• ‘We concentrate on phosphorus as the nutrient that is biolimiting on geological time scales and potentially leaves a complete geological record.’
      • ‘The fourth walking appendage usually leaves the most lasting trace.’
      • ‘In the end it is not the insight into star architects that leaves the deepest impression, but the level of thoughtful reflection.’
      • ‘In particular, she leaves a fainter impression than a bluejay on freshly fallen snow.’
      • ‘You might get a greater understanding of Strindberg by visiting the exhibition than the play, even though the play leaves such a strong impression.’
      • ‘It chews its feet throughout the interview, leaving a damp doggy stain on the carpet.’
      • ‘For me, it is a sanctuary of deep quiet where man's passing has left not the faintest trace.’
      • ‘It leaves an ugly black stain which can rot fabric, leather and paper.’
    3. 3.3Deposit or entrust to be kept, collected, or attended to.
      ‘she left a note for me’
      • ‘Rising, he angrily tears the note she left into tiny pieces and hurls them across the sand.’
      • ‘Steve's tears were gone by the time he fell asleep, and Jude broke her calm for only a second to leave herself a mental note.’
      • ‘Just make sure you leave a will and something which allows the authorities to identify your body.’
      • ‘There was no way she could have reacted to the note he left in the box of the present like that.’
      • ‘He was further outraged when he found the bag, left by refuse collectors, had no air holes in it.’
      • ‘He added that people should be charged by the weight of what they left out for collection.’
      • ‘Right, I leave myself notes in the text bit of my phone if I've not got a notepad with me.’
    4. 3.4Entrust a decision, choice, or action to (someone else, especially someone considered better qualified)
      ‘the choice of which link to take is generally left up to the reader’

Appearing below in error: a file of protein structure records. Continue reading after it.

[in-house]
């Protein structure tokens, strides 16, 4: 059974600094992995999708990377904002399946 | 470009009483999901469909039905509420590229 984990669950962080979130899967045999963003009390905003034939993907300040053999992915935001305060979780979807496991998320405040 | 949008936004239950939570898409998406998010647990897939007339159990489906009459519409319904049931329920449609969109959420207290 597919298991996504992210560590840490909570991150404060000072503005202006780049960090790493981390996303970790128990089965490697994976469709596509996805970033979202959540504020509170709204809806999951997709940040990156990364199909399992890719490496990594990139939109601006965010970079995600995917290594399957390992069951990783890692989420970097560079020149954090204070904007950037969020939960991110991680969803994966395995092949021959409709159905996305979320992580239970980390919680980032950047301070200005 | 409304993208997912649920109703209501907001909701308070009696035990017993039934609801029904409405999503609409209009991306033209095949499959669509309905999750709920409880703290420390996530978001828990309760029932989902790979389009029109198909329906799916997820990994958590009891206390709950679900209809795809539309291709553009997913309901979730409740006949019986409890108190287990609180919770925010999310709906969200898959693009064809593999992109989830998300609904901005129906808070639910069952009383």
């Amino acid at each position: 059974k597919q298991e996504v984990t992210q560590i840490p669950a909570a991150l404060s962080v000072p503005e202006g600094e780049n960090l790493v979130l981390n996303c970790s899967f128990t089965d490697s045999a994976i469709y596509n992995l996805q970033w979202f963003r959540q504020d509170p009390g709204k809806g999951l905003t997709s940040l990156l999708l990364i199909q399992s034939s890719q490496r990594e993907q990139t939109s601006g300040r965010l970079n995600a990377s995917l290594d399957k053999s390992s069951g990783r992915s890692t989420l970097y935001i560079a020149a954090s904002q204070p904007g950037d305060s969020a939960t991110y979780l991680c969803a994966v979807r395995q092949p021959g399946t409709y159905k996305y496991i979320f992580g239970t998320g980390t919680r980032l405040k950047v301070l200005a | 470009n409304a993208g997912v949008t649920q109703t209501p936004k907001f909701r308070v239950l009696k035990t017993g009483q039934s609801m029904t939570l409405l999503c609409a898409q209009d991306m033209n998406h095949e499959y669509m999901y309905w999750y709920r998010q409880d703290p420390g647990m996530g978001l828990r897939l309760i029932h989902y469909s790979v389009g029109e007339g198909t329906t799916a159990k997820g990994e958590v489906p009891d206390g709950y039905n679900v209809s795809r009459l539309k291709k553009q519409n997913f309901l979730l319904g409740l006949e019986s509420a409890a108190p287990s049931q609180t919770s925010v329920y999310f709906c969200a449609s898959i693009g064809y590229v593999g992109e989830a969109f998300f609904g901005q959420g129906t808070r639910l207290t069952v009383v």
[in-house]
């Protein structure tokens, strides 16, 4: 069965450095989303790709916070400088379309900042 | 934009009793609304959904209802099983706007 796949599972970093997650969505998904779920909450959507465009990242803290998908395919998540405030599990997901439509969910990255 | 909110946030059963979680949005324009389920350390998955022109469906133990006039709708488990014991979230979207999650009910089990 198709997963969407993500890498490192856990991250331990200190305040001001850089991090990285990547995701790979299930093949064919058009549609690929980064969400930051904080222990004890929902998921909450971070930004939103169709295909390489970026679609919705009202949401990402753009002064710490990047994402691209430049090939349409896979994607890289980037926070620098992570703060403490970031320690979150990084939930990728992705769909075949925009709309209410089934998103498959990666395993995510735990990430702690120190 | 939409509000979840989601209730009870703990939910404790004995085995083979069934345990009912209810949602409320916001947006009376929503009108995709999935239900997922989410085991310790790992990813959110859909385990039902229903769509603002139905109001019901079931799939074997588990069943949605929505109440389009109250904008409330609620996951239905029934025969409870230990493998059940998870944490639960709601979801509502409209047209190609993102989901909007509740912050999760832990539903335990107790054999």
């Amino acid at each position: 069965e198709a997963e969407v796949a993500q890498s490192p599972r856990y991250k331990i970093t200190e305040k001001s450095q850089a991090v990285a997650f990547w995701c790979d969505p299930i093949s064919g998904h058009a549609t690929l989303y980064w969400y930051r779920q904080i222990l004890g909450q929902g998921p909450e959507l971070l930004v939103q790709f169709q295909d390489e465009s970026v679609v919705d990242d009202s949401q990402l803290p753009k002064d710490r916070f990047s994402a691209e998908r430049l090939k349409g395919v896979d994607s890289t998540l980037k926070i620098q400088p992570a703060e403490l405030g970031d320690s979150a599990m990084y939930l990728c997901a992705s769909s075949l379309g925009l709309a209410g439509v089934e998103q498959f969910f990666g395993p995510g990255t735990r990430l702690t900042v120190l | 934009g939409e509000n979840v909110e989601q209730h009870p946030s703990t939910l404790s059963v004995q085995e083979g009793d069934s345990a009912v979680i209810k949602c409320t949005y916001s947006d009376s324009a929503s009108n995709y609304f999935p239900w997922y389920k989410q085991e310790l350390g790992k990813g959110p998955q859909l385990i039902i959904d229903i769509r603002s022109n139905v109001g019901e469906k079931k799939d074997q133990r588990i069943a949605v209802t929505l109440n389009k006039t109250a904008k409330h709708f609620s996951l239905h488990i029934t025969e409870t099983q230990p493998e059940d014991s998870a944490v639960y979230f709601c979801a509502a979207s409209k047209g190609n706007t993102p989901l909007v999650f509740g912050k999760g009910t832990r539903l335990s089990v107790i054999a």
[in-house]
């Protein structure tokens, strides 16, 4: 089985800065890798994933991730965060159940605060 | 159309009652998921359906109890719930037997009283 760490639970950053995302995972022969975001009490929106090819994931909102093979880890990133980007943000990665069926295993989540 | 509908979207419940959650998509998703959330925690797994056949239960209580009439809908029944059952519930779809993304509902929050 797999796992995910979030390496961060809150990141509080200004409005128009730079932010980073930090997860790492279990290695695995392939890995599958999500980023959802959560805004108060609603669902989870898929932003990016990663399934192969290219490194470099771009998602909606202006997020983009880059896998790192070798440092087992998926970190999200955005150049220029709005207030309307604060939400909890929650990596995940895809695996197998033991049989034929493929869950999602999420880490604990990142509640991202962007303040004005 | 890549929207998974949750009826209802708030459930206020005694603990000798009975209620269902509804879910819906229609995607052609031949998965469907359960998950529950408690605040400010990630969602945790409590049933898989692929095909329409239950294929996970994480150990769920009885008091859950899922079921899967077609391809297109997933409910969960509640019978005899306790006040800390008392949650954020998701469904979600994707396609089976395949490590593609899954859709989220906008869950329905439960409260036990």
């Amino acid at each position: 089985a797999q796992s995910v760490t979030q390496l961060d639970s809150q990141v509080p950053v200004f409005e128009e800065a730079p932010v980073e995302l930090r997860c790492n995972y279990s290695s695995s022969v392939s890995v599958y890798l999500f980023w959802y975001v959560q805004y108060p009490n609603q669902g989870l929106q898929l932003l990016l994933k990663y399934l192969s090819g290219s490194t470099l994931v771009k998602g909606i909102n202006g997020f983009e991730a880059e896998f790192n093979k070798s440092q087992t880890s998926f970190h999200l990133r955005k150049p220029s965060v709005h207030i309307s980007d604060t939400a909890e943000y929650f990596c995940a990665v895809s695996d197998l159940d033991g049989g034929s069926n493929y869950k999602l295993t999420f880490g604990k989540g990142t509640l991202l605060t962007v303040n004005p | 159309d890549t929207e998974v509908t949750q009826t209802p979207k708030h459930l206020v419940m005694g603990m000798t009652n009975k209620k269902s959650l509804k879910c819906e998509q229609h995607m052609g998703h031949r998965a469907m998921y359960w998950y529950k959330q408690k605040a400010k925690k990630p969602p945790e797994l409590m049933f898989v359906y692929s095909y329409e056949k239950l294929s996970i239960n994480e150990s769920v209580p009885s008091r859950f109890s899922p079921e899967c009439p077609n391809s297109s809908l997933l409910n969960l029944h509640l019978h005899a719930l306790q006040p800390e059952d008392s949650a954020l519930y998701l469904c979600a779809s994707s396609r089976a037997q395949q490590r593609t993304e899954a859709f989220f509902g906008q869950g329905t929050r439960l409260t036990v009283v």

• ‘With careful, thoughtful technique he leaves it to his reader to find the purpose of the essay.’
      • ‘It is is irrelevant to his day job as party leader and I think he could have left it to someone else.’
      • ‘The article leaves it to the imagination how exactly the leftover bees in the cavity are to be killed.’
      • ‘In the end, it is left to the students to stop their abuse of the B-wing stairwell, when it is reopened.’
      • ‘In other words, the quantity is dictated and it is left to the market to determine the price.’
      • ‘But there is nothing inconsistent about leaving it to the states and not overturning the decision.’
      • ‘Instead, it was left to his schools minister to tour the tables, introducing himself.’
      • ‘Only a few hundred of us are able to be here this week, so it is left to us to be the yeast in the loaf.’
      • ‘So it was left to the initiative of the Bar Harborites to respond to the needs of its visitors.’
      • ‘He does what he can to nurture it, but otherwise leaves it to nature to do what it does.’
      • ‘If he moves the jack or the boule, he loses the advantage of measuring and leaves it to the opponent to measure.’

noun

  • (in pool, billiards, snooker, croquet, and other games) the position of the balls after a shot.

Phrases

  • be left at the post

    • Be beaten from the start of a race or competition.

      • ‘She was set to race against Joe Blair, who would get a weight break of 10 pounds, but the filly was left at the post.’